Tuesday, May 17, 2011

Osprey released


Many of you may know that on April 27th our region experience a lot of storms with many tornadoes. There was a lot of property damage and even loss of human life. There are many stories that include what could only be described as miraculous that anyone survived in a particular tornado. We had three tornadoes near us it was a miracle that we didn't have any damage. Last week, I was relayed a message from Bethany Pack of the American Eagle Foundation that a fellow checking a cell tower near Chattanooga found, inside the base of the hollow steel tower, what was believed to be Peregrine Falcons. I called the fellow, Jeremy Oran, and he described the situation. I went out to the cell tower near Chickamauga Lake and met Jeremy for a short hike up to the tower. A fellow from the USDA had tried to retrieve the birds but couldn't quite reach them. Jeremy indicated that the birds were at the bottom of the tower. I totally expected the "Peregrine Falcons" to be American Kestrels, a robin-sized falcon that prefers to nest in cavities, so the hollow steel tower made sense to house these little falcons. As I peered into the base, I was astonished! The birds inside were not kestrels or even Peregrine Falcons, but an adult pair of Ospreys! How did these birds end up in the bottom of this tower? Ospreys will readily use man made structures for nesting, so the tall cell tower, less that a mile from water was perfect...except this tower didn't have a cover on top. The Osprey pair had apparently built their nest on this tower and what we theorize is that during one of the severe thunderstorms the nest with both of the birds on it were blown down into the tower.

The second scenario is that the nest was blown away and the pair ducked into the hollow tower for safety. Whatever happened, the birds somehow ended at the bottom, luckily without having broken any limbs (wings or legs). Jeremy just happened to spot one of the birds poking its head out of the bottom opening. I had brought a small dip net with me and despite trying for a number of minutes to net the birds, I could quite get the proper angle for extraction. I moved to the next opening which had a small platform. This allowed me to reach down with the net to engage first the male and then, the stronger female. I got both of the birds to grab the net and after several tries, I was able to entangle their feet and talons. I removed the male first and handed him to Jeremy, who got a crash course in Osprey wrangling. I went down to my van and got the medium sized sky kennel I was expecting to use to haul kestrels or Peregrines. After we placed the fairly weak male in the kennel, I then extracted his mate. She was a little more difficult to snag, but after several minutes, I was able to snag her feet. I didn't have a kennel for her.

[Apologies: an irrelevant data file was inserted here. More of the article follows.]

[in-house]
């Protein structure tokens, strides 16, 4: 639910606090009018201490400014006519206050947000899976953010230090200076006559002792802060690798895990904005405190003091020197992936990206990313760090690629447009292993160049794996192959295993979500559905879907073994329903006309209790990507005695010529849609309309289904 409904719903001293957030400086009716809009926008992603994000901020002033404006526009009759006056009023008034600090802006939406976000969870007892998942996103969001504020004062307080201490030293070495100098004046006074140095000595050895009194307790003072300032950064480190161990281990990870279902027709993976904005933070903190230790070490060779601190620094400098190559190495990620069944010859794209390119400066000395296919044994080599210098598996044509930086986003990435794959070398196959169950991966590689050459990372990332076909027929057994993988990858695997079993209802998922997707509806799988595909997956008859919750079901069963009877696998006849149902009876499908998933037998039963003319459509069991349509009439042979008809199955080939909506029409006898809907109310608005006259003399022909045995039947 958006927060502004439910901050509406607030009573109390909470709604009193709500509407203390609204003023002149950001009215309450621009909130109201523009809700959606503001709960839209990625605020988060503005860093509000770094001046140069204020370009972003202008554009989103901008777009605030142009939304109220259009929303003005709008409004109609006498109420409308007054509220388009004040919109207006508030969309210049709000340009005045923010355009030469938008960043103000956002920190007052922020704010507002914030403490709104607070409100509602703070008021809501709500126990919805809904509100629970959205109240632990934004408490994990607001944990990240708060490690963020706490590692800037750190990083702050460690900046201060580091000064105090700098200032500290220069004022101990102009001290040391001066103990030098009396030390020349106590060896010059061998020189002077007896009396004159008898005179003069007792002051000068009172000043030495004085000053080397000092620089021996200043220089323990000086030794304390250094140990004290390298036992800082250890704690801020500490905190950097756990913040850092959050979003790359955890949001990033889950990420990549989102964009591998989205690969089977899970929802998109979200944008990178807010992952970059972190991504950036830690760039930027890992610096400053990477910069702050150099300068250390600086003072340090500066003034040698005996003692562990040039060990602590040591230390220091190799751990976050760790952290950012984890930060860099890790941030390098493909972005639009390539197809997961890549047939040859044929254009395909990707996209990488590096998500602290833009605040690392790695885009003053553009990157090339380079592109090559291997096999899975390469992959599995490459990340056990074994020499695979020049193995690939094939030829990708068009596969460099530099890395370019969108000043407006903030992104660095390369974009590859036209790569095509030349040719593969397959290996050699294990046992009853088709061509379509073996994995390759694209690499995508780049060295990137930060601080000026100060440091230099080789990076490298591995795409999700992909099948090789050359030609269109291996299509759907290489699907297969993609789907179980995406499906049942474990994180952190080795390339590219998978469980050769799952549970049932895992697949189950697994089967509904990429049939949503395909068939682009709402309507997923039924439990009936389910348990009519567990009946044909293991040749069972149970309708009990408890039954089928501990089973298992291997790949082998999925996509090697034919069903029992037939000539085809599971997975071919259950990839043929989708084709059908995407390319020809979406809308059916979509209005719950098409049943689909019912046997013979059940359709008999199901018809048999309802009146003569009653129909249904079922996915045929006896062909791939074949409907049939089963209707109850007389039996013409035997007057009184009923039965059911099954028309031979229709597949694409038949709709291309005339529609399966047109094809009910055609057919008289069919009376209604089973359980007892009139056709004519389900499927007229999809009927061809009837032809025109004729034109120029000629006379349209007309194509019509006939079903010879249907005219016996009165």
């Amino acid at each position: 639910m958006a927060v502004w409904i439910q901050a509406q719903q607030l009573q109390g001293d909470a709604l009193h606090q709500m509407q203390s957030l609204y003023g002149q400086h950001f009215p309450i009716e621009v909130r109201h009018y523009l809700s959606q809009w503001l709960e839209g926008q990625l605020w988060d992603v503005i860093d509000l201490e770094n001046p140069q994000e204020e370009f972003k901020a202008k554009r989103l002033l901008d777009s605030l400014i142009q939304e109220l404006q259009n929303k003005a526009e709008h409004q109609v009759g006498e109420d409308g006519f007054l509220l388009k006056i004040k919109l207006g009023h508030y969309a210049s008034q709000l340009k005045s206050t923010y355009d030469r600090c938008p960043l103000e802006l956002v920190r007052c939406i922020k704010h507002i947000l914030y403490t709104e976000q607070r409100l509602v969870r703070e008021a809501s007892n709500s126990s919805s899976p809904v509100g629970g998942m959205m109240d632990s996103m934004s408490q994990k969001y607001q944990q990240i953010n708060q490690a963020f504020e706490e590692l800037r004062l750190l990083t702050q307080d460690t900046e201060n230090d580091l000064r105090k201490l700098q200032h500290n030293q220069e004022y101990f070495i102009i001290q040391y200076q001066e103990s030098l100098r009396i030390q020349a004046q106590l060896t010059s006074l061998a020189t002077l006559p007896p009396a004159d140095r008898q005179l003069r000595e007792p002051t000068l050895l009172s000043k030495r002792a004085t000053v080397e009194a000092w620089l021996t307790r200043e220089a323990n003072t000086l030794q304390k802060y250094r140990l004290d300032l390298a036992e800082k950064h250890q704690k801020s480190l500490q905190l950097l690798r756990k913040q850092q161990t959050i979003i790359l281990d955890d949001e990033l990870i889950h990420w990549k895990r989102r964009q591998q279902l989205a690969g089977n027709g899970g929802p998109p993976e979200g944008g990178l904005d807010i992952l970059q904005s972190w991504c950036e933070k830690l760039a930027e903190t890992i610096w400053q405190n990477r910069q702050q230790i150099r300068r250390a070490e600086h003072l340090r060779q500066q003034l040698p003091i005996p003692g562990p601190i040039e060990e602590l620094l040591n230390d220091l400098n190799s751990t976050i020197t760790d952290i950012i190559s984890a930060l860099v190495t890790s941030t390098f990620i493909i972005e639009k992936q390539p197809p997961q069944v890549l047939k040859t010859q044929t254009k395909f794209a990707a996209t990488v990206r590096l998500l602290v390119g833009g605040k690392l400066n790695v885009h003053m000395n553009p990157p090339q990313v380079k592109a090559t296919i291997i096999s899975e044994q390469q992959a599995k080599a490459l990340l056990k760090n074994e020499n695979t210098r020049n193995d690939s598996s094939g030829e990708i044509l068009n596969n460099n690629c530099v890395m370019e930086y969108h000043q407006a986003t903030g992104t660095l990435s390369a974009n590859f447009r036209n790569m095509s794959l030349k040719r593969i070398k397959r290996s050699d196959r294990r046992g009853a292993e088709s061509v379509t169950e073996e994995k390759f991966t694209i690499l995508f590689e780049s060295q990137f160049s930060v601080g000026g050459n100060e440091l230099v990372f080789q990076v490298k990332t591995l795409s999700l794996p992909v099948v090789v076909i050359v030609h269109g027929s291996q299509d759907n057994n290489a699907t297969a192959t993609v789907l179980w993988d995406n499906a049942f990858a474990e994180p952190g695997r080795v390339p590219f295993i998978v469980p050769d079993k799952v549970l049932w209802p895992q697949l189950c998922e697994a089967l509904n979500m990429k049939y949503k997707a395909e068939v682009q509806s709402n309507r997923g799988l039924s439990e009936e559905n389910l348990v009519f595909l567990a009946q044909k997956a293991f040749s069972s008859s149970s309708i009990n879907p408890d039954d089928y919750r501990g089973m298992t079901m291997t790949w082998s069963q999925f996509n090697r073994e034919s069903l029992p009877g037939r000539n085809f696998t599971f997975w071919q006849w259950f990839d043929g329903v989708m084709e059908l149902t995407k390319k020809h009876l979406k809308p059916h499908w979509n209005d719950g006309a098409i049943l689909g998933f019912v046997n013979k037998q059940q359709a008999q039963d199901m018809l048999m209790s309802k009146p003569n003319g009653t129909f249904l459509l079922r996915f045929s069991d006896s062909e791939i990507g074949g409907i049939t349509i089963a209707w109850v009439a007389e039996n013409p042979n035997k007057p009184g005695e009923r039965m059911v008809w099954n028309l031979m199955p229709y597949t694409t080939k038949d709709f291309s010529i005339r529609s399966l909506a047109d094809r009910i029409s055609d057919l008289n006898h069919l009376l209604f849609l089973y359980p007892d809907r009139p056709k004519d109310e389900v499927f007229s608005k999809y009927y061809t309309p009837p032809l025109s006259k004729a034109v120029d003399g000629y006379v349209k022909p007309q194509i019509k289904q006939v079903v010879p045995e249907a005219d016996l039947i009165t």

Both birds were thin, the male more so that the female, so I contacted local wildlife rehabilitator, Alix Parks, to see if she could help me. She was more that willing and we arranged a meeting place. Jeremy loaded the kennel in the van and I drove for about fifteen minutes holding the female. Upon meeting Alix, she immediately gave the female and then the male some fluids. We estimated that they had gone for 13 days without food or water. She loaded them into larger kennels and took them to her facility for more intensive care. Both of the birds were forced fed fish (Osprey are notorious for not eating well in captivity) and were given access to water. The female responded more quickly than the male. Unfortunately, the male died two days later. The female, however, started eating the fresh local fish that Alix offered and quickly rebounded. Dale and I went and looked at her on Monday and we all agreed that she was ready to go. Jeremy was contacted to see if he were available for a Tuesday morning release. He was. So we met this morning at an unnamed park on the shores of Chickamauga Lake. This park had a direct view of the cell tower in which the bird was discovered. With Jeremy's family in attendance, Alix extracted the Osprey from the carrier. I checked a band that had been placed on her leg and made a readjustment. The bird was then handed to Jeremy and after a few pictures, was tossed toward the lake. She took off fairly well and at first started heading for the highway. She then veered back over the lake and flew right over the water for nearly one-half mile. She landed in a tree on the opposite shore, probably thinking "How did I get here?" This unusual story had a happy ending, a least for the female. The male, unfortunately was too far gone to save. But, one caring man, Jeremy, who could have shrugged off the situation as someone else's problem, followed through until help was found. Also, one great rehabber Alix, went above and beyond to get this bird back in shape for her return to the wild. Thank you both!!!


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